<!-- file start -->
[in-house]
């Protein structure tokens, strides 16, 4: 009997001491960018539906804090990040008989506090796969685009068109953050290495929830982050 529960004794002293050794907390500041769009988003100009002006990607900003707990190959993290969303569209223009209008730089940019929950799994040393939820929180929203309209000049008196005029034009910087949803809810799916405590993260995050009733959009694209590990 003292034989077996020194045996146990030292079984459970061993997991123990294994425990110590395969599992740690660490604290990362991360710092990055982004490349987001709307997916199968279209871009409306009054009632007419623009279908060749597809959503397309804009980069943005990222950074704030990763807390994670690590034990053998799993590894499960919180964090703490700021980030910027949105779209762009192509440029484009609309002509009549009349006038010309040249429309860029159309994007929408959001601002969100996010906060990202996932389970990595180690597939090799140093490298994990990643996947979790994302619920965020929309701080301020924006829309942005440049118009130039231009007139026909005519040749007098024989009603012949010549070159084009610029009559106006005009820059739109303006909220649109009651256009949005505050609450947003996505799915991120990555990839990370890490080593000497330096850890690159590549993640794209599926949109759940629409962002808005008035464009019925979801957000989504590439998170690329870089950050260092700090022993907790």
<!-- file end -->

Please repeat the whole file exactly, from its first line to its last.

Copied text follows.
[in-house]
């Protein structure tokens, strides 16, 4: 009997001491960018539906804090990040008989506090796969685009068109953050290495929830982050 529960004794002293050794907390500041769009988003100009002006990607900003707990190959993290969303569209223009209008730089940019929950799994040393939820929180929203309209000049008196005029034009910087949803809810799916405590993260995050009733959009694209590990 003292034989077996020194045996146990030292079984459970061993997991123990294994425990110590395969599992740690660490604290990362991360710092990055982004490349987001709307997916199968279209871009409306009054009632007419623009279908060749597809959503397309804009980069943005990222950074704030990763807390994670690590034990053998799993590894499960919180964090703490700021980030910027949105779209762009192509440029484009609309002509009549009349006038010309040249429309860029159309994007929408959001601002969100996010906060990202996932389970990595180690597939090799140093490298994990990643996947979790994302619920965020929309701080301020924006829309942005440049118009130039231009007139026909005519040749007098024989009603012949010549070159084009610029009559106006005009820059739109303006909220649109009651256009949005505050609450947003996505799915991120990555990839990370890490080593000497330096850890690159590549993640794209599926949109759940629409962002808005008035464009019925979801957000989504590439998170690329870089950050260092700090022993907790």